• Visitors can check out the Forum FAQ by clicking this link. You have to register before you can post: click the REGISTER link above to proceed. To start viewing messages, select the forum that you want to visit from the selection below. View our Forum Privacy Policy.

You are not logged in or you do not have permission to access this page. This could be due to one of several reasons:

  • You are not logged in. If you are already registered, fill in the form below to log in, or follow the "Sign Up" link to register a new account.
  • You may not have sufficient privileges to access this page. Are you trying to edit someone else's post, access administrative features or some other privileged system?
  • If you are trying to post, the administrator may have disabled your account, or it may be awaiting activation.

Previously on "CUK Book Club: Currently reading..."

Collapse

  • NotAllThere
    replied
    Originally posted by DoctorStrangelove View Post
    "Charles: The story of a Friendship": Michael Joseph, 1943.

    A tale of a chap & his cat.
    Ordered a copy. Thanks. (71p + £7 p&p!)

    Leave a comment:


  • NotAllThere
    replied
    Re-reading qntm's books. They make my head hurt.

    Leave a comment:


  • DoctorStrangelove
    replied
    "Charles: The story of a Friendship": Michael Joseph, 1943.

    A tale of a chap & his cat.

    Leave a comment:


  • cojak
    replied
    Into Thin Air by Jon Krakauer.

    I have a penchant for these disaster books, I’ve read Fatal Storm on the 1998 Sydney-Hobart race amongst others.

    A combination of horror as the events unfold and pondering what I would do in those situations (not go in the first place I suppose…)

    Leave a comment:


  • d000hg
    replied
    On a bit of a Terry Pratchett re-kick at the moment. I buy them on Kindle every time one is on offer and have been slowing growing my collection that way... a friend has the entire set in the classic paperback designs which I really love.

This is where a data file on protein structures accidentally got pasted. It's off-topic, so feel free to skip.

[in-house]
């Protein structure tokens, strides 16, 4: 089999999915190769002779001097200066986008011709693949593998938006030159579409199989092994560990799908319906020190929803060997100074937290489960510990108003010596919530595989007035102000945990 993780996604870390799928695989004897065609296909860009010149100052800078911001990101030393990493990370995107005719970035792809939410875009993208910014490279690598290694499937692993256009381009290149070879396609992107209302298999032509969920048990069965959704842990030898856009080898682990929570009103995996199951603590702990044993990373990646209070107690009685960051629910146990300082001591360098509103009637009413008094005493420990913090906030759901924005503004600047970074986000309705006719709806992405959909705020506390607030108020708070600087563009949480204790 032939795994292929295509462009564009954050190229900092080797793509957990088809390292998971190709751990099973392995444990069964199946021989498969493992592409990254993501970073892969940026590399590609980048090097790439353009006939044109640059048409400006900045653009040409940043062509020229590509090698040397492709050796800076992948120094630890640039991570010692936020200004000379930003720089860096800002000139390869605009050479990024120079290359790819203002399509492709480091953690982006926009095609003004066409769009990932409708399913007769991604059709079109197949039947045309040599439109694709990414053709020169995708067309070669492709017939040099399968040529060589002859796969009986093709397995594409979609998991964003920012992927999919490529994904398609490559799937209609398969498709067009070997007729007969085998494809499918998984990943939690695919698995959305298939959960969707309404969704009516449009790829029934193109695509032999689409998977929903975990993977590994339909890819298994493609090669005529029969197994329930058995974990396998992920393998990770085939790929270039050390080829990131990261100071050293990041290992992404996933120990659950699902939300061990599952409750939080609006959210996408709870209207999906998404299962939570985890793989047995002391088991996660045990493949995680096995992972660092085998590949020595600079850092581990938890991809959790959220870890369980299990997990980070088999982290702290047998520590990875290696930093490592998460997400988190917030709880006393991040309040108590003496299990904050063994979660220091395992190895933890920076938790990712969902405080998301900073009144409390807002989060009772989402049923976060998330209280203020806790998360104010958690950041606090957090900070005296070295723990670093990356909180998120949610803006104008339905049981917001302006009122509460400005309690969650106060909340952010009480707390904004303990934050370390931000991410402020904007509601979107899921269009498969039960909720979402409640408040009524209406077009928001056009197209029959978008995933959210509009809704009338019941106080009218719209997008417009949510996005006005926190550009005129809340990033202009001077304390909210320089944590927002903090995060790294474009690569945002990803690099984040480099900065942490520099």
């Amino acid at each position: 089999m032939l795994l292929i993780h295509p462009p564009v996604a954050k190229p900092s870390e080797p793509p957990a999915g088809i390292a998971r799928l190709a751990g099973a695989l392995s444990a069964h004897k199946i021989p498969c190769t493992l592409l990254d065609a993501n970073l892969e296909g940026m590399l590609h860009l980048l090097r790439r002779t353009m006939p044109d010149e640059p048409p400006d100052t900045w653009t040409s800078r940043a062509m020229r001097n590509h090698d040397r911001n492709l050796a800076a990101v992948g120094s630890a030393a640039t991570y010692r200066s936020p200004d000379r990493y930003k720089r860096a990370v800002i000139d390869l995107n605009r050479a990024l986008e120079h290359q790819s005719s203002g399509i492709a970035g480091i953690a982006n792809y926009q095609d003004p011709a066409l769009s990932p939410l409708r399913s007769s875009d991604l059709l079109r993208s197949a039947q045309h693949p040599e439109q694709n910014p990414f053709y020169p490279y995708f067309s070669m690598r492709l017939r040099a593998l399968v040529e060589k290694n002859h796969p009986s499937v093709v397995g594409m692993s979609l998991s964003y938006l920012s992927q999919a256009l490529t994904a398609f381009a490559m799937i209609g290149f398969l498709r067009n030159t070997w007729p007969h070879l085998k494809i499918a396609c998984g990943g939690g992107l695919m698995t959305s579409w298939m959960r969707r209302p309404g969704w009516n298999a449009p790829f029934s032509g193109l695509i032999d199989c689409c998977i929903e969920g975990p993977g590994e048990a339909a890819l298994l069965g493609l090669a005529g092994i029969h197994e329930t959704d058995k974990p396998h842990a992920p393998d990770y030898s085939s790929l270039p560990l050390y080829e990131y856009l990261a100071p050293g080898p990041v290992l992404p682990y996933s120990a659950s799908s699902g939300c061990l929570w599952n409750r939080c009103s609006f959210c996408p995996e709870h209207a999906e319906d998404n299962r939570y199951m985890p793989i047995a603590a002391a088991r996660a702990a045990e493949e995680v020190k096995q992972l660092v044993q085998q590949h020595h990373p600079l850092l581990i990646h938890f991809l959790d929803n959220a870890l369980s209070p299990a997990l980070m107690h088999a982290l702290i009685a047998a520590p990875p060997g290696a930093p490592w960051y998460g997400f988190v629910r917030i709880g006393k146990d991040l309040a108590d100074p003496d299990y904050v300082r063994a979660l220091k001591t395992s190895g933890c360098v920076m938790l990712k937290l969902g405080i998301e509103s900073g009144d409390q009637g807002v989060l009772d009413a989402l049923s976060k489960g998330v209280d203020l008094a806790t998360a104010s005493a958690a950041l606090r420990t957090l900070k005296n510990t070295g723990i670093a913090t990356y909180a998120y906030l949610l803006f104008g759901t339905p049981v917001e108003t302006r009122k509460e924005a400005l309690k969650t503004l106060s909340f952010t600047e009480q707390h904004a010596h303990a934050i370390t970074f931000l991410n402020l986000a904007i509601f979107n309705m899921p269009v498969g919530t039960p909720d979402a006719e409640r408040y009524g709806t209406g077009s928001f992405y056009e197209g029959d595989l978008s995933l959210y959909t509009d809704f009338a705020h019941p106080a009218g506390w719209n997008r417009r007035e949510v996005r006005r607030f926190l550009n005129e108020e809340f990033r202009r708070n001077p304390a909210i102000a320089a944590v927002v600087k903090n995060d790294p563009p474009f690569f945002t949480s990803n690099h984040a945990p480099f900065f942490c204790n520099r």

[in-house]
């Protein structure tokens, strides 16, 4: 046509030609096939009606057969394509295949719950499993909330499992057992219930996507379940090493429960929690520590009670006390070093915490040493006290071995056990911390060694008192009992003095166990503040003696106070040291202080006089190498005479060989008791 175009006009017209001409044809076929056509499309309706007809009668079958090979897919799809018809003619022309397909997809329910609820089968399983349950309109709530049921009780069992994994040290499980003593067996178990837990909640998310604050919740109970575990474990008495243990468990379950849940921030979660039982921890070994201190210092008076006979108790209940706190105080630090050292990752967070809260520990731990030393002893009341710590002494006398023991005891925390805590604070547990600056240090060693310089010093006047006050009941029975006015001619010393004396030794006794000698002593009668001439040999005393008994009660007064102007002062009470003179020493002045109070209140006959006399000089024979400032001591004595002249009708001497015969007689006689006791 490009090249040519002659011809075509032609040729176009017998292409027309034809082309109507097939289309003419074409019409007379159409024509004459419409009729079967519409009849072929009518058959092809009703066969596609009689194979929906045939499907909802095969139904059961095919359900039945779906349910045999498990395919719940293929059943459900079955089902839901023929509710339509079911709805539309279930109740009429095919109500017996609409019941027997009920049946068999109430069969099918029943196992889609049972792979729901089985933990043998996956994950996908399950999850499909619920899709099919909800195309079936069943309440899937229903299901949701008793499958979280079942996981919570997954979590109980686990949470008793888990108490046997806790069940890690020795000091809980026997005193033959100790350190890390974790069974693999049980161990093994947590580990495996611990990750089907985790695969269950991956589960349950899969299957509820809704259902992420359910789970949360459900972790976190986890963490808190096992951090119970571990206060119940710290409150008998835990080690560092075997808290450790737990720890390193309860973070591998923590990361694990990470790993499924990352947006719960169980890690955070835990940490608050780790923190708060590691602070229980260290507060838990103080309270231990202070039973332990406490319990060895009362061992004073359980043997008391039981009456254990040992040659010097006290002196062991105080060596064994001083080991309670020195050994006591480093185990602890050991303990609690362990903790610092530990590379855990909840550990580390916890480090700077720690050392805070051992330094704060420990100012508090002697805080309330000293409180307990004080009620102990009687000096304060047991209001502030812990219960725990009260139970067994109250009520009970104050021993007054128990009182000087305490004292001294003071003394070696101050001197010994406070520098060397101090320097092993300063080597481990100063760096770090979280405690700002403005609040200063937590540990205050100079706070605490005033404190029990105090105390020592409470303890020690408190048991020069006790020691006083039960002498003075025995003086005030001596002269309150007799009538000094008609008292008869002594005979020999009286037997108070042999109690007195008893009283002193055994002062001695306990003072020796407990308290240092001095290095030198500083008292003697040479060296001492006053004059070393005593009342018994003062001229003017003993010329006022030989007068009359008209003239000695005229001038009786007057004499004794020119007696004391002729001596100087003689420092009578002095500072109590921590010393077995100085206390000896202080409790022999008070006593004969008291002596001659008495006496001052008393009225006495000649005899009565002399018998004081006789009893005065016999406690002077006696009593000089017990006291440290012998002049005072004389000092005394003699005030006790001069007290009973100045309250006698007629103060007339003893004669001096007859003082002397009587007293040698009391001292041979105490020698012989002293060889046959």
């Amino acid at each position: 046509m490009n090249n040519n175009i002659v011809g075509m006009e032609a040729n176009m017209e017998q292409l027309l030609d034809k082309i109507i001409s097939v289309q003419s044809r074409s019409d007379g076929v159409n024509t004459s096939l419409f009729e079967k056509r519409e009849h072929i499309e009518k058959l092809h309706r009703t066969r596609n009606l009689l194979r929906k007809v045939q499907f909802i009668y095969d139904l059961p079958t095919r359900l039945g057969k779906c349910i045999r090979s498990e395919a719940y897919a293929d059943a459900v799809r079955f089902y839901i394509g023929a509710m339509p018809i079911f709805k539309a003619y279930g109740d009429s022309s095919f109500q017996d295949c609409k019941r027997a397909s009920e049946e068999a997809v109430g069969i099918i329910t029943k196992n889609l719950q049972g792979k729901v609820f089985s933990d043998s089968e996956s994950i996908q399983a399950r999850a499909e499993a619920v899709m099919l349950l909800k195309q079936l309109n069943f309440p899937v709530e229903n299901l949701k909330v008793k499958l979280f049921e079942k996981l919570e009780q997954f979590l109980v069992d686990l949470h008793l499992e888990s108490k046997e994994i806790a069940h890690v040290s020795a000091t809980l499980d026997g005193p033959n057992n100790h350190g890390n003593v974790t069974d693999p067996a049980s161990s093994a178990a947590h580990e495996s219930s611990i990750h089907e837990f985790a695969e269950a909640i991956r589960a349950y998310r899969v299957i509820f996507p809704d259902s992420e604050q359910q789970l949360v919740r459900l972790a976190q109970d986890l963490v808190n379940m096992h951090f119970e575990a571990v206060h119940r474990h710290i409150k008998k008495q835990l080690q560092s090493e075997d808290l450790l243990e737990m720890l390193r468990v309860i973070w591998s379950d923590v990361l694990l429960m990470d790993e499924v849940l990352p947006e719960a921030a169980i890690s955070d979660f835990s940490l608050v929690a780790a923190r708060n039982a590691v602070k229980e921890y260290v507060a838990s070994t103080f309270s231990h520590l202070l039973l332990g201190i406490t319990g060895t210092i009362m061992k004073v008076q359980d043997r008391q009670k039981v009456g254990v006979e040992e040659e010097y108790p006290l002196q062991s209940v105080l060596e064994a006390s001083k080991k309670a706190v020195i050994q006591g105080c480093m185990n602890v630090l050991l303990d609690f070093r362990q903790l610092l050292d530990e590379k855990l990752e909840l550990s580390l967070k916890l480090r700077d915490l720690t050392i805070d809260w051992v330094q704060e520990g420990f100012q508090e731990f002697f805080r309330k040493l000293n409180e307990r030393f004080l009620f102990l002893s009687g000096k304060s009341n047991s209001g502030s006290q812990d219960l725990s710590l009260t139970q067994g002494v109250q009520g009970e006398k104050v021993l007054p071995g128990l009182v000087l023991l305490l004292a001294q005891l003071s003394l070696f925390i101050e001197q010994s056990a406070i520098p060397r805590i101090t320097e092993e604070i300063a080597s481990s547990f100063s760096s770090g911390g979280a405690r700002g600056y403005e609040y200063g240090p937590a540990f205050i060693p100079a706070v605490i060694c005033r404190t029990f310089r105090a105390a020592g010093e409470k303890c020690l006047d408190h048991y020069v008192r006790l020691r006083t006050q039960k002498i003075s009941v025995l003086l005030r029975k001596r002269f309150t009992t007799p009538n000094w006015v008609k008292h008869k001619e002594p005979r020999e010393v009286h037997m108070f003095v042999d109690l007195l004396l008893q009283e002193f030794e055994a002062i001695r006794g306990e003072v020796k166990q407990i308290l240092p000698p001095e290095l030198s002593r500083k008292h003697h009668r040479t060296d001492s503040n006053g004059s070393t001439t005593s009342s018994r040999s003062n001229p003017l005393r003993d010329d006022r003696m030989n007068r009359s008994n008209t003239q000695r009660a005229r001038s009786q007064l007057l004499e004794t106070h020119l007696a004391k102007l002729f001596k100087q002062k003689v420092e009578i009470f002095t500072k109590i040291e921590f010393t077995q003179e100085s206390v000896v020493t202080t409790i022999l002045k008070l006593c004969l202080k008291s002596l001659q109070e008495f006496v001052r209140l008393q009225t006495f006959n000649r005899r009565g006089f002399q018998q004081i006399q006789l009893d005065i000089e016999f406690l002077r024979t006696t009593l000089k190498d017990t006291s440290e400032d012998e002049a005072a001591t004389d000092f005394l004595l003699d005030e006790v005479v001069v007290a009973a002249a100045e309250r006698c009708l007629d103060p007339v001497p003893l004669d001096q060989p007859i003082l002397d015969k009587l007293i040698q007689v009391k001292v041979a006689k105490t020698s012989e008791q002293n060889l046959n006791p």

Leave a comment:


  • DoctorStrangelove
    replied
    Originally posted by DoctorStrangelove View Post
    Next: "The Spying Game" by Michael Smith, being a 2003 post 9/11 expanded rehash of a 1996 book.

    Ironically it starts with Afghanistan in early September 2001, a few days before 9/11.
    Finally ground my way to the end of this epic.

    Next: The Birth of Modern Britain: A Journey Into Britain’s Archaeological Past: 1550 to the Present by Francis Pryor.

    There's 17 pages of preface.

    Leave a comment:


  • NotAllThere
    replied
    The Moon is a Harsh Mistress - Heinlein. Read it yonks ago, but can't even really remember what it is about. No spoilers please!

    Leave a comment:


  • Gibbon
    replied
    The Marriage of Cadmus and Harmony by Roberto Calasso. The best book I've ever read on the Greek myths (and I've read loads). Would have changed some of the essays I wrote for OU.

    Leave a comment:


  • DoctorStrangelove
    replied
    The only book by Greg Bear that I've read is "Foundation & Chaos" being the 2nd part of the 2nd Foundation Trilogy.

    IIRC, I rather enjoyed it.
    Last edited by DoctorStrangelove; 19 September 2021, 07:23.

    Leave a comment:


  • d000hg
    replied
    Originally posted by NigelJK View Post
    Greg Bear was lumped in with the likes of William Gibson under the 'cyberpunk' genre. Both went on to diverge into variations on a theme of this.

    For a more UK take try Geoff Noon. Vurt is a good intro to his stuff.
    I've only read a couple of Greg's books but neither fits that category even slightly. Pretty heavy, serious sci-fi. You weren't thinking of Neal (Snow Crash) mentioned just above I suppose?

    Leave a comment:


  • NigelJK
    replied
    Greg Bear was lumped in with the likes of William Gibson under the 'cyberpunk' genre. Both went on to diverge into variations on a theme of this.

    For a more UK take try Geoff Noon. Vurt is a good intro to his stuff.

    Leave a comment:


  • DoctorStrangelove
    replied
    I consumed quantities of David Brin's epics, but I seemed to stop with "Earth" which resides, unread, on the bookshelf.

    Dunno what I'll read next, there's so much choice.

    Leave a comment:


  • d000hg
    replied
    (re) Reading Eon by Greg Bear at the moment. An author I've barely read even though that style of hard sci-fi is something I love... I grew up as a teen reading virtually the entire of Asimov and Clarke which my dad had in paperback.
    Maybe it's time to get more of his works.

    Leave a comment:


  • xoggoth
    replied
    I've actually started reading a book or two recently.

    Destroyed by Jane Sterne is good, about a young girl who is abused by a distant relative but is too frightened and ashamed to tell anyone, and her messed up brother who commits a murder. Based on true stories, the shooting was in the news.

    Then Rodinsky's Room. Obsession about finding facts about some reclusive nobody who disappears, gave up after about 40 pages.

    Leave a comment:


  • lorakeen
    replied
    a bunch of Pratchetts. Picked up the almost complete collection at a book faire on Saturday, and actual books feel so much nicer than ebooks

    Leave a comment:

Working...
X